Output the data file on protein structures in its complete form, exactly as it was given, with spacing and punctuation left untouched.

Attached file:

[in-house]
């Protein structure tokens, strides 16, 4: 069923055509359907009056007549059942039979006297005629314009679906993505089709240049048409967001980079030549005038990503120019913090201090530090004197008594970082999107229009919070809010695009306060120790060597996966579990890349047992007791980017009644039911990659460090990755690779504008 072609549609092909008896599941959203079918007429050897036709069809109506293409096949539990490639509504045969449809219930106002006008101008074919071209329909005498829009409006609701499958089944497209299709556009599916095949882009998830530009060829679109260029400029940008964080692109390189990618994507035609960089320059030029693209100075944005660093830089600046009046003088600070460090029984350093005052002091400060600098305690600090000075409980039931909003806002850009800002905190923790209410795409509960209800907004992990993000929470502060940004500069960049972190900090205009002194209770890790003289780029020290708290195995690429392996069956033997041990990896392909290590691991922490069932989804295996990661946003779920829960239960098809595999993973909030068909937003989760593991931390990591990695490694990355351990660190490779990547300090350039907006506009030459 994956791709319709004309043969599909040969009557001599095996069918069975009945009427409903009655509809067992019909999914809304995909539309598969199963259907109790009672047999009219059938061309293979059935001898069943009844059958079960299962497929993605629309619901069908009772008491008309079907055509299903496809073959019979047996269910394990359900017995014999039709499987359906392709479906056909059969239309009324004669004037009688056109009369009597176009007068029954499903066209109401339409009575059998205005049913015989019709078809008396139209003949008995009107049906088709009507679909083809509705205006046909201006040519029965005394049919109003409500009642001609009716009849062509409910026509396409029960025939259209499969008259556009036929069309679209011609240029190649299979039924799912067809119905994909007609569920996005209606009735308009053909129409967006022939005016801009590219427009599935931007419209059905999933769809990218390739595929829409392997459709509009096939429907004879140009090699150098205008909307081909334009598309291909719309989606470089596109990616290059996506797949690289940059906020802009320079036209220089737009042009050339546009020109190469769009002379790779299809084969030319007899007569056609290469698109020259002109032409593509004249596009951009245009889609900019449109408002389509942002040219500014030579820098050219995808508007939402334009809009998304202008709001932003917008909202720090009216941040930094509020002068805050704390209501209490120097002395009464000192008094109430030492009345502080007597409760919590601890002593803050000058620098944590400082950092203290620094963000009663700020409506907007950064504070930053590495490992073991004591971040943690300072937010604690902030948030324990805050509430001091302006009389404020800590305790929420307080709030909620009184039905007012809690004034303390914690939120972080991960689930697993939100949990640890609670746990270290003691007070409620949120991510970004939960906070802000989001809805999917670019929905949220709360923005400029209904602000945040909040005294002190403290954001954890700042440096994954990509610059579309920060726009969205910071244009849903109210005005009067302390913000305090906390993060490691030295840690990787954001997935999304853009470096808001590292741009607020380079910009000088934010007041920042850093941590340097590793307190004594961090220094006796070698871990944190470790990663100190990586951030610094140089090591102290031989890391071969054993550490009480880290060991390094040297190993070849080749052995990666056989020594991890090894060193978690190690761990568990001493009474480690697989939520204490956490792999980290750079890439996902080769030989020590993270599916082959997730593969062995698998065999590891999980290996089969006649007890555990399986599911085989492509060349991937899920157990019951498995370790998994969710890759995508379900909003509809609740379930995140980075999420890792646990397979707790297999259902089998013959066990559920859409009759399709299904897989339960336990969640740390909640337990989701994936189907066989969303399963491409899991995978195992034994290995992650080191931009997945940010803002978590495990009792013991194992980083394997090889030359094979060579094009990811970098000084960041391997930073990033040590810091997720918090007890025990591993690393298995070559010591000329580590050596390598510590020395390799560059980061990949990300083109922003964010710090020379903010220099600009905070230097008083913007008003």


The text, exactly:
[in-house]
């Protein structure tokens, strides 16, 4: 069923055509359907009056007549059942039979006297005629314009679906993505089709240049048409967001980079030549005038990503120019913090201090530090004197008594970082999107229009919070809010695009306060120790060597996966579990890349047992007791980017009644039911990659460090990755690779504008 072609549609092909008896599941959203079918007429050897036709069809109506293409096949539990490639509504045969449809219930106002006008101008074919071209329909005498829009409006609701499958089944497209299709556009599916095949882009998830530009060829679109260029400029940008964080692109390189990618994507035609960089320059030029693209100075944005660093830089600046009046003088600070460090029984350093005052002091400060600098305690600090000075409980039931909003806002850009800002905190923790209410795409509960209800907004992990993000929470502060940004500069960049972190900090205009002194209770890790003289780029020290708290195995690429392996069956033997041990990896392909290590691991922490069932989804295996990661946003779920829960239960098809595999993973909030068909937003989760593991931390990591990695490694990355351990660190490779990547300090350039907006506009030459 994956791709319709004309043969599909040969009557001599095996069918069975009945009427409903009655509809067992019909999914809304995909539309598969199963259907109790009672047999009219059938061309293979059935001898069943009844059958079960299962497929993605629309619901069908009772008491008309079907055509299903496809073959019979047996269910394990359900017995014999039709499987359906392709479906056909059969239309009324004669004037009688056109009369009597176009007068029954499903066209109401339409009575059998205005049913015989019709078809008396139209003949008995009107049906088709009507679909083809509705205006046909201006040519029965005394049919109003409500009642001609009716009849062509409910026509396409029960025939259209499969008259556009036929069309679209011609240029190649299979039924799912067809119905994909007609569920996005209606009735308009053909129409967006022939005016801009590219427009599935931007419209059905999933769809990218390739595929829409392997459709509009096939429907004879140009090699150098205008909307081909334009598309291909719309989606470089596109990616290059996506797949690289940059906020802009320079036209220089737009042009050339546009020109190469769009002379790779299809084969030319007899007569056609290469698109020259002109032409593509004249596009951009245009889609900019449109408002389509942002040219500014030579820098050219995808508007939402334009809009998304202008709001932003917008909202720090009216941040930094509020002068805050704390209501209490120097002395009464000192008094109430030492009345502080007597409760919590601890002593803050000058620098944590400082950092203290620094963000009663700020409506907007950064504070930053590495490992073991004591971040943690300072937010604690902030948030324990805050509430001091302006009389404020800590305790929420307080709030909620009184039905007012809690004034303390914690939120972080991960689930697993939100949990640890609670746990270290003691007070409620949120991510970004939960906070802000989001809805999917670019929905949220709360923005400029209904602000945040909040005294002190403290954001954890700042440096994954990509610059579309920060726009969205910071244009849903109210005005009067302390913000305090906390993060490691030295840690990787954001997935999304853009470096808001590292741009607020380079910009000088934010007041920042850093941590340097590793307190004594961090220094006796070698871990944190470790990663100190990586951030610094140089090591102290031989890391071969054993550490009480880290060991390094040297190993070849080749052995990666056989020594991890090894060193978690190690761990568990001493009474480690697989939520204490956490792999980290750079890439996902080769030989020590993270599916082959997730593969062995698998065999590891999980290996089969006649007890555990399986599911085989492509060349991937899920157990019951498995370790998994969710890759995508379900909003509809609740379930995140980075999420890792646990397979707790297999259902089998013959066990559920859409009759399709299904897989339960336990969640740390909640337990989701994936189907066989969303399963491409899991995978195992034994290995992650080191931009997945940010803002978590495990009792013991194992980083394997090889030359094979060579094009990811970098000084960041391997930073990033040590810091997720918090007890025990591993690393298995070559010591000329580590050596390598510590020395390799560059980061990949990300083109922003964010710090020379903010220099600009905070230097008083913007008003």